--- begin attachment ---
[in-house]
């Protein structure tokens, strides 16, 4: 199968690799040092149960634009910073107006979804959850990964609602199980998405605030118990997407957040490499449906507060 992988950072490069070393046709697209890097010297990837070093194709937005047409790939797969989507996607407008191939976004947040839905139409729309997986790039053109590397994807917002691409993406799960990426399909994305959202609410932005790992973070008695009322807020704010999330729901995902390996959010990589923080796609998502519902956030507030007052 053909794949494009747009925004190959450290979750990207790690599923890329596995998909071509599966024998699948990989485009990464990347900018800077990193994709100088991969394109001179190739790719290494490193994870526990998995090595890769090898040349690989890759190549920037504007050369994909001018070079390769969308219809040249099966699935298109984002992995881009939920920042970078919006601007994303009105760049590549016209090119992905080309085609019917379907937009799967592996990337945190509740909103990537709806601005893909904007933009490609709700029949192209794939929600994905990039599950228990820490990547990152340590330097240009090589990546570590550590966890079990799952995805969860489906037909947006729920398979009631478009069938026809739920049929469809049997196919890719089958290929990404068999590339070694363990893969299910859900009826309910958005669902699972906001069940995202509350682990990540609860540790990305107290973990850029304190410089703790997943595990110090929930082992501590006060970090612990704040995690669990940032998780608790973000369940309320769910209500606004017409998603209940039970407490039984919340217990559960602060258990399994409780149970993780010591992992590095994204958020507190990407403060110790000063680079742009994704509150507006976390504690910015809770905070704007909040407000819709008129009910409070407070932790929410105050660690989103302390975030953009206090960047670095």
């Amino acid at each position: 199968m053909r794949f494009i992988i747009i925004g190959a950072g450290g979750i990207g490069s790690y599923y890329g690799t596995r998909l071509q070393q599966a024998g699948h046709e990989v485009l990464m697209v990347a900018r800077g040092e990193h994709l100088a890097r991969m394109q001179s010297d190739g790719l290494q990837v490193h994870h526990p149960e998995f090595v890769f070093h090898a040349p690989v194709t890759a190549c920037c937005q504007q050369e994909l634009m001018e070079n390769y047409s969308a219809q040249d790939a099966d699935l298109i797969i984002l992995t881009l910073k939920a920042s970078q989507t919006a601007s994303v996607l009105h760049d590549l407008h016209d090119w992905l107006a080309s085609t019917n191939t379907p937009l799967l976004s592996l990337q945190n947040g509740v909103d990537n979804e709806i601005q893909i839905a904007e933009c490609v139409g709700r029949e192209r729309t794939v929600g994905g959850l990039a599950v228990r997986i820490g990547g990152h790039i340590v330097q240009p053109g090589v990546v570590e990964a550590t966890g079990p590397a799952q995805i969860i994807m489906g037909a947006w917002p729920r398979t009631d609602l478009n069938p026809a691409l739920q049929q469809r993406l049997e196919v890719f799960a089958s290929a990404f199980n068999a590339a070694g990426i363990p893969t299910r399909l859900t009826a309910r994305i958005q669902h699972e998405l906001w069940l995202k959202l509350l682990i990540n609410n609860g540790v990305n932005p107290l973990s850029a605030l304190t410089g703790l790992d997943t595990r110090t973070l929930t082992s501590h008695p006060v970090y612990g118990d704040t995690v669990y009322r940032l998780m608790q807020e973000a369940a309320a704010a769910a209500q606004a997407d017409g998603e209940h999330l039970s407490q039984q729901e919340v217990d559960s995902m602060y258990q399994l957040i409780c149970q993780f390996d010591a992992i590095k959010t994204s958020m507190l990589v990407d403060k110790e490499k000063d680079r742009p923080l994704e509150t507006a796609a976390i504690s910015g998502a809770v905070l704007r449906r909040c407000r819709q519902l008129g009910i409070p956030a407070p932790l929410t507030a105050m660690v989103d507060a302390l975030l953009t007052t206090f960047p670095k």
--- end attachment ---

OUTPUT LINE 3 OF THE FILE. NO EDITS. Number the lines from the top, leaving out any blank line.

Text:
């Amino acid at each position: 199968m053909r794949f494009i992988i747009i925004g190959a950072g450290g979750i990207g490069s790690y599923y890329g690799t596995r998909l071509q070393q599966a024998g699948h046709e990989v485009l990464m697209v990347a900018r800077g040092e990193h994709l100088a890097r991969m394109q001179s010297d190739g790719l290494q990837v490193h994870h526990p149960e998995f090595v890769f070093h090898a040349p690989v194709t890759a190549c920037c937005q504007q050369e994909l634009m001018e070079n390769y047409s969308a219809q040249d790939a099966d699935l298109i797969i984002l992995t881009l910073k939920a920042s970078q989507t919006a601007s994303v996607l009105h760049d590549l407008h016209d090119w992905l107006a080309s085609t019917n191939t379907p937009l799967l976004s592996l990337q945190n947040g509740v909103d990537n979804e709806i601005q893909i839905a904007e933009c490609v139409g709700r029949e192209r729309t794939v929600g994905g959850l990039a599950v228990r997986i820490g990547g990152h790039i340590v330097q240009p053109g090589v990546v570590e990964a550590t966890g079990p590397a799952q995805i969860i994807m489906g037909a947006w917002p729920r398979t009631d609602l478009n069938p026809a691409l739920q049929q469809r993406l049997e196919v890719f799960a089958s290929a990404f199980n068999a590339a070694g990426i363990p893969t299910r399909l859900t009826a309910r994305i958005q669902h699972e998405l906001w069940l995202k959202l509350l682990i990540n609410n609860g540790v990305n932005p107290l973990s850029a605030l304190t410089g703790l790992d997943t595990r110090t973070l929930t082992s501590h008695p006060v970090y612990g118990d704040t995690v669990y009322r940032l998780m608790q807020e973000a369940a309320a704010a769910a209500q606004a997407d017409g998603e209940h999330l039970s407490q039984q729901e919340v217990d559960s995902m602060y258990q399994l957040i409780c149970q993780f390996d010591a992992i590095k959010t994204s958020m507190l990589v990407d403060k110790e490499k000063d680079r742009p923080l994704e509150t507006a796609a976390i504690s910015g998502a809770v905070l704007r449906r909040c407000r819709q519902l008129g009910i409070p956030a407070p932790l929410t507030a105050m660690v989103d507060a302390l975030l953009t007052t206090f960047p670095k």